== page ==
Government Reform: Two Approaches

Had Mitt Romney been elected in 2011, we would have seen a Bain-style of strategic federal government reform: departmental missions; evaluation of processes; assessment of skills and tools; alignment of internal and external interactions; pursuit of efficiency and effectiveness; institution of performance measures. Alas, we will never know if a professional approach would have been able to overcome the entrenched bureaucracy defending both its ideological ground and its self-interest. What we can observe is the Trump approach.

The middle ranks of the executive branch are filled with analysts and managers who believe in what they are doing. For most it is a job – the pay is good; the hours are reasonable; one can be proud telling family and friends what you do for a living. There is an overlay of political appointees who come from the political class – party and campaign organizations, universities, and think tanks. The political appointees come, make policy, and go when the administration changes; the mass of the bureaucracy advise and implement. It was that way when I worked at the Pentagon in the Nixon administration; it is true today. Aside from complaints about “the Deep State”, it is not apparent that President Trump and his transition team understood the need to replace the thousands of political appointees if they want to change direction. Perhaps that was because Chris Cristie got fired mid-course as leader of the transition team and his lists of potential appointees went with him; perhaps it was because Team Trump was so far outside of the Establishment that they couldn’t trust people from within the system that they didn’t personally know; perhaps Trump’s business experience did not prepare him for leading such a large organization.  Whatever the reason, the road is unnecessarily bumpy.

Exhibit number one is the State Department – perhaps the most difficult transformation because of the large number of well-connected policy makers and ambassadors and the access of senior staff to the media. In the case of the Trump administration, State faces a couple of extra hurdles – the appointment of former generals to the Secretary of Defense, National Security Adviser, and White House Chief of Staff positions normally filled by civilians, and the selection of a Secretary of State who had no government experience or constituency in Congress. To date, the restructuring has included a large element of encouraging Obama appointees and others opposed to the populist “America First” agenda to leave without replacement. The FY2018 budget for State and foreign aid is $37.6 billion, a 31% reduction from FY2017. Full time American department employment of 25,000 will be reduced by 8%. Of the six under secretary positions, only one has been filled.  Of the 24 assistant secretary positions, only three are filled, with four additional names having been sent to the Senate for confirmation. Less than a third of the 190 ambassador-level positions have been filled with noted vacancies in such places as Mexico, Turkey, Pakistan, Saudi Arabia, the Ukraine, Syria, South Korea, the Philippines, and the European Union. Small wonder that the foreign policy establishment is calling for Rex Tillerson’s head.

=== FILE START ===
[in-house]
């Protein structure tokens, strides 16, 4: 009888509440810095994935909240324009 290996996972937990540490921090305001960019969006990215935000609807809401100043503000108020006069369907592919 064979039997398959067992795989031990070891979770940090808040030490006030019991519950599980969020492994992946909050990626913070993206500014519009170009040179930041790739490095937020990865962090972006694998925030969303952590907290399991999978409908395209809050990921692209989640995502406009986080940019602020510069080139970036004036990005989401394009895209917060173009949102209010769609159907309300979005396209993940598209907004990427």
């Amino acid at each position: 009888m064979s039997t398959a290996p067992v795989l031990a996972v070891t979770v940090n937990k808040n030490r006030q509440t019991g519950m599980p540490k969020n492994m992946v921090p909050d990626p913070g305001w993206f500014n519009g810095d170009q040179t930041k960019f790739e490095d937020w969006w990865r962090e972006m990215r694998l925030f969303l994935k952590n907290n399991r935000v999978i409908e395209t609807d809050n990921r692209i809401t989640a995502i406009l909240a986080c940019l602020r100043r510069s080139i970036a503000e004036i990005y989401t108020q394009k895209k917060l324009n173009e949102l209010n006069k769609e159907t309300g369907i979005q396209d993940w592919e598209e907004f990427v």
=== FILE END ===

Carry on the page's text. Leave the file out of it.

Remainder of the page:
Other agencies are led by people who share a radically different view of the role of the department than do most of the employees who joined during the Obama years: the Environmental Protection Agency (Scott Pruitt); the Department of Education (Betsy Voss) ; the Department of Energy (Rick Perry); and now the Consumer Financial Protection Bureau (Mick Mulvaney, acting). “Reform” will take the form of different policy direction, key personnel changes, and budget cuts. In the case of the CFPB there may be a Congressional effort to undo the creation of Barack Obama and Pocahontas Warren, folding the function back into other financial industry overseers. In each case the department head position description leads with intestinal fortitude and ideological alignment with the president.

Some of the restructuring fight is down in the weeds. The United States Court of Appeals for the District of Columbia Circuit, with eleven active judges, has the responsibility of directly reviewing the decisions and rule-making of many federal agencies. Jeff Sessions gets it. In the week when a Trump-appointed DC Circuit judge affirmed that the President, rather than the outgoing Consumer Financial Protection Bureau Director, gets to appoint the new acting director,  the Senate approved Greg Katsas for the “second most important court in the nation” by a 50-48 margin.   

The last resort of the resisting bureaucrats is political. While national Democrats have tried to claim that the November 7 election of Ralph Northam as governor of Virginia over Republican Ed Gillespie reflected a national anti-Trump tide, the reality is that the DC suburbs – among the wealthiest zip codes in the country – voted for their own self interest. State-wide Gillespie did as well as the Republican in the prior governor election, but the suburbs (where the Washington Post is the home town newspaper and the locals are denizens of the “swamp”) turned out in droves. What played so well in Arlington didn’t particularly resonate in Richmond, nor will it in Indianapolis.

Romney might have gotten this done without breaking as much furniture, but Trump will get it done.



www.RightinSanFrancisco.com  – 12/1/17


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